Sound Immigration Policy vs. Border Insecurity

Rebecca Ellis headshot

Rebecca Ellis, Civilian Global News Columnist

While 102,965 young immigrants were assured in 2012 that they can stay in the United States under a new administrative program granting permanent residency to immigrants who came as children,  served in the armed forces, or graduated with at least a GED, four times that number were deported last year, according to a recent article in The Huffington Post.

The contentious issue of the U.S.-Mexican border, fueled by political maneuvering, distracts from an honest examination of threats to national security. In essence, the greater threat to national security may be along the U.S. Canadian border.  Most people linked with terrorist activities have entered the U.S. with visas by plane, but those on no-fly lists have been found crossing the U.S.-Canadian border. While Mexico and the U.S. share no-fly information, Canada and the U.S. do not, according to Bersin.

7,500 people on terrorism watch lists were caught crossing the Canadian border last year, according to an article in The Globe and Mail. U.S. Customs and Border Protection Commissioner Alan Bersin told CNS News in 2011 that “In terms of the terrorist threat, it’s commonly accepted that the more significant threat.” His statement was confirmed by a December 2010 report by the Government Accountability Office (GAO), which also stated that only 32 of the 4,000 miles of the U.S.-Canada border “had reached an acceptable level of control.”

While the U.S.-Canadian border may not be tight enough, if anything, the U.S.-Mexican border is hermetically sealed, especially when it comes to people, particularly Mexicans and Central Americans. The southern border might be considered worse than the East-West crossing at the Berlin Wall. While Republicans are calling for a two-step immigration reform, with tightening of the U.S.-Mexican border as first priority, financing for overall immigration enforcement under the Obama Administration has reached an all-time high, to the tune of $18 billion spent and a record number of people deported (409,849) last year.

This is not to refute the notion that there is terrorism along the U.S.-Mexican border. There certainly is, but motivated by a different — or better yet, lack of —  ideology, and it is affecting thousands of Mexicans every day and has cost the lives of 30,000 or more: the drug trade. Fed by guns that the cartels easily purchase in the U.S. and smuggle back to Mexico, “narco-trafficking” is flourishing. However, it is the inhabitants of primarily the Mexican border towns, rather than U.S. residents, who are receiving the brunt of the cartel violence.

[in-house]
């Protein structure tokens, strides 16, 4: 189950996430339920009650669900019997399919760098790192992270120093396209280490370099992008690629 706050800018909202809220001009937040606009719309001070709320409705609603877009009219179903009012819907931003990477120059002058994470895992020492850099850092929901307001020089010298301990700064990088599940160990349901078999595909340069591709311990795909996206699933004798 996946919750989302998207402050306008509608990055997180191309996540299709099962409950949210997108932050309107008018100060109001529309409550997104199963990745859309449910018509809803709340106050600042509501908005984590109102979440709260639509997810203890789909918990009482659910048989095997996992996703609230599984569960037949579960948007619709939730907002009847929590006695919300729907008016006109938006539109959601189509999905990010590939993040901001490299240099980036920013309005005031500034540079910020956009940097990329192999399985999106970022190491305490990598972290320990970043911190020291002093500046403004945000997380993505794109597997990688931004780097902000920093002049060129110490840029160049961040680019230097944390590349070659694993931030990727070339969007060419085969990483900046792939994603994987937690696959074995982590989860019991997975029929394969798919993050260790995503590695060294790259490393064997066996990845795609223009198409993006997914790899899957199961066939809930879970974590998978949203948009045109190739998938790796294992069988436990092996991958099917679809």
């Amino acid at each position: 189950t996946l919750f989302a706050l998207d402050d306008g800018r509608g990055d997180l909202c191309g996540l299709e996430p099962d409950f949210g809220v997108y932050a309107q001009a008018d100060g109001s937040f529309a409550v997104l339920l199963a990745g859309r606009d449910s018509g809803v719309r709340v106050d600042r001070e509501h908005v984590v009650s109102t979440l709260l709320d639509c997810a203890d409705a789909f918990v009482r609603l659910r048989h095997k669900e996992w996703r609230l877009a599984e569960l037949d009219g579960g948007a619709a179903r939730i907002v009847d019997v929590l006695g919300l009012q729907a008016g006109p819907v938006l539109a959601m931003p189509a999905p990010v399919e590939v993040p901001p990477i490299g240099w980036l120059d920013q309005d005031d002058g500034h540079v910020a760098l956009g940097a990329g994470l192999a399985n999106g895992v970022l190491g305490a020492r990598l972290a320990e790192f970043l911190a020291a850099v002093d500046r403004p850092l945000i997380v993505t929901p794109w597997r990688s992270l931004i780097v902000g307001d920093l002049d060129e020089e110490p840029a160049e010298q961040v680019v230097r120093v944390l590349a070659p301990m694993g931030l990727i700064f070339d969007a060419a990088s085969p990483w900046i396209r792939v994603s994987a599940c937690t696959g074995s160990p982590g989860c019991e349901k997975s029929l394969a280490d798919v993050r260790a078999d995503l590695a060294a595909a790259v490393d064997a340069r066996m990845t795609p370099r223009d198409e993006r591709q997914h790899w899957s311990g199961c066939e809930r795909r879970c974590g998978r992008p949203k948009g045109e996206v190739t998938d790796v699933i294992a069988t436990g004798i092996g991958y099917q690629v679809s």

In light of the escalating drug cartel violence, which is now spilling over into the U.S., President Barack Obama would do better to reconsider mass deportation in favor of an honest examination of what border security truly means for both the U.S. and Mexico. As it is now, America´s loose gun laws are not only killing people at home, but are allowing guns to flow over the border into Mexico, where non-deputized individuals are not even permitted to have them.

“Federal agents say about 90 percent of the 12,000 pistols and rifles the Mexican authorities recovered from drug dealers last year and asked to be traced came from dealers in the United States, most of them in Texas and Arizona.”

And that was an article in the New York Times from 2009. It is difficult to tell what the extent of it would be now. In any case, the cross-border gun traffic, associated with dangerous drug cartel gangs, poses a far greater threat against Mexico´s national security than it does to the United States.

Michael Braun, retired chief of operations of the DEA, told The Arizona Daily Star that the Mexican drug cartels might have ties to Hezbollah in the cocaine trade. However, the statistical evidence shows that the notion of a jihadist onslaught from the southern border is far-fetched. In fact, the U.S. State Department reported in its 2009 “Country Reports on Terrorism” that “no known international terrorist organizations had an operational presence in Mexico and no terrorist incidents targeting U.S. interests and personnel occurred on or originated from Mexican territory.” In 2010, none of the 36 people convicted by the U.S. Justice Department of charges relating to international terrorism crossed the U.S. Mexican border into the United States.

Although 450,000 people were caught trying to cross the border illegally from Mexico to the U.S. last year, the number is indicative of different problem than national security threats. The overwhelming majority are coming to work, not to plant bombs.  As the Mexican government has failed to provide its own citizens with enough jobs, preferring instead to export its poverty to the U.S., people will migrate wherever they need to go to feed their families.

An impossible immigration policy for Mexicans and Central Americans makes it difficult to enter the U.S. legally.  Even the more affluent Mexicans, who want to just come to the U.S. as tourists, must prove that 1) they can book a roundtrip ticket to the U.S., 2) they do not already have family in the U.S., and 3) have at least $15,000 in their bank account, before even applying for their visas. The vast majority of Mexicans and Central Americans entering the U.S. who may have been earning less than $300 per month back home are forced by this kind of immigration policy to cross the U.S.-Mexican border illegally, leaving their families behind to find work.

Rebecca Ellis is a columnist for The Civilian Global News and graduate of Columbia Journalism School who is residing in Mexico City, Mexico. Her articles focus heavily on immigration, drug enforcement, and gentrification issues.

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